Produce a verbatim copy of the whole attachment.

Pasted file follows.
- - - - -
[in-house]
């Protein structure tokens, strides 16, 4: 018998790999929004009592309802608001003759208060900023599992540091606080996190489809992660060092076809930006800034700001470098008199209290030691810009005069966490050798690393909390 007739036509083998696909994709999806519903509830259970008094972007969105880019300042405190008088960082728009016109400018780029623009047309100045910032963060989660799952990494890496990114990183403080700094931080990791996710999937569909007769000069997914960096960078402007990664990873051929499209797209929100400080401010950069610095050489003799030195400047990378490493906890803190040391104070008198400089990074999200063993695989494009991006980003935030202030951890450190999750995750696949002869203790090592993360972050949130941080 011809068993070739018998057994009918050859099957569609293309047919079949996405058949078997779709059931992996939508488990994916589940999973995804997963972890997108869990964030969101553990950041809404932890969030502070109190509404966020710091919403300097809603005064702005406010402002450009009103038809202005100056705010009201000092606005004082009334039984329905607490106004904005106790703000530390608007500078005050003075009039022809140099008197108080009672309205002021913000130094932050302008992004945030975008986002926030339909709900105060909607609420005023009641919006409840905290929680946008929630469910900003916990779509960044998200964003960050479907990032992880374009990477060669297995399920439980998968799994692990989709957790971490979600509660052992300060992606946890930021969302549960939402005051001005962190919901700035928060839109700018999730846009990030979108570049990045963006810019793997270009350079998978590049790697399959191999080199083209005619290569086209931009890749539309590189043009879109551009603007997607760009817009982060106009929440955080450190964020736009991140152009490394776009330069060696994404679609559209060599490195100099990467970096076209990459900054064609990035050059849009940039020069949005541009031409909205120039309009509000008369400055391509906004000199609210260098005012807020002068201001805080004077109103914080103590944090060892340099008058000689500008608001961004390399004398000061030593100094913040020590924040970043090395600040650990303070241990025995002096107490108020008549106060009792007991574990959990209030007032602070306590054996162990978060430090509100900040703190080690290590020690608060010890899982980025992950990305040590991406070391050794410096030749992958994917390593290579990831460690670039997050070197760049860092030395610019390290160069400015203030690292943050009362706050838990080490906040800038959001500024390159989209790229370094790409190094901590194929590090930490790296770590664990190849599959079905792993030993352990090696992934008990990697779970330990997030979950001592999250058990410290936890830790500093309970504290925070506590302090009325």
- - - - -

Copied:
[in-house]
């Protein structure tokens, strides 16, 4: 018998790999929004009592309802608001003759208060900023599992540091606080996190489809992660060092076809930006800034700001470098008199209290030691810009005069966490050798690393909390 007739036509083998696909994709999806519903509830259970008094972007969105880019300042405190008088960082728009016109400018780029623009047309100045910032963060989660799952990494890496990114990183403080700094931080990791996710999937569909007769000069997914960096960078402007990664990873051929499209797209929100400080401010950069610095050489003799030195400047990378490493906890803190040391104070008198400089990074999200063993695989494009991006980003935030202030951890450190999750995750696949002869203790090592993360972050949130941080 011809068993070739018998057994009918050859099957569609293309047919079949996405058949078997779709059931992996939508488990994916589940999973995804997963972890997108869990964030969101553990950041809404932890969030502070109190509404966020710091919403300097809603005064702005406010402002450009009103038809202005100056705010009201000092606005004082009334039984329905607490106004904005106790703000530390608007500078005050003075009039022809140099008197108080009672309205002021913000130094932050302008992004945030975008986002926030339909709900105060909607609420005023009641919006409840905290929680946008929630469910900003916990779509960044998200964003960050479907990032992880374009990477060669297995399920439980998968799994692990989709957790971490979600509660052992300060992606946890930021969302549960939402005051001005962190919901700035928060839109700018999730846009990030979108570049990045963006810019793997270009350079998978590049790697399959191999080199083209005619290569086209931009890749539309590189043009879109551009603007997607760009817009982060106009929440955080450190964020736009991140152009490394776009330069060696994404679609559209060599490195100099990467970096076209990459900054064609990035050059849009940039020069949005541009031409909205120039309009509000008369400055391509906004000199609210260098005012807020002068201001805080004077109103914080103590944090060892340099008058000689500008608001961004390399004398000061030593100094913040020590924040970043090395600040650990303070241990025995002096107490108020008549106060009792007991574990959990209030007032602070306590054996162990978060430090509100900040703190080690290590020690608060010890899982980025992950990305040590991406070391050794410096030749992958994917390593290579990831460690670039997050070197760049860092030395610019390290160069400015203030690292943050009362706050838990080490906040800038959001500024390159989209790229370094790409190094901590194929590090930490790296770590664990190849599959079905792993030993352990090696992934008990990697779970330990997030979950001592999250058990410290936890830790500093309970504290925070506590302090009325």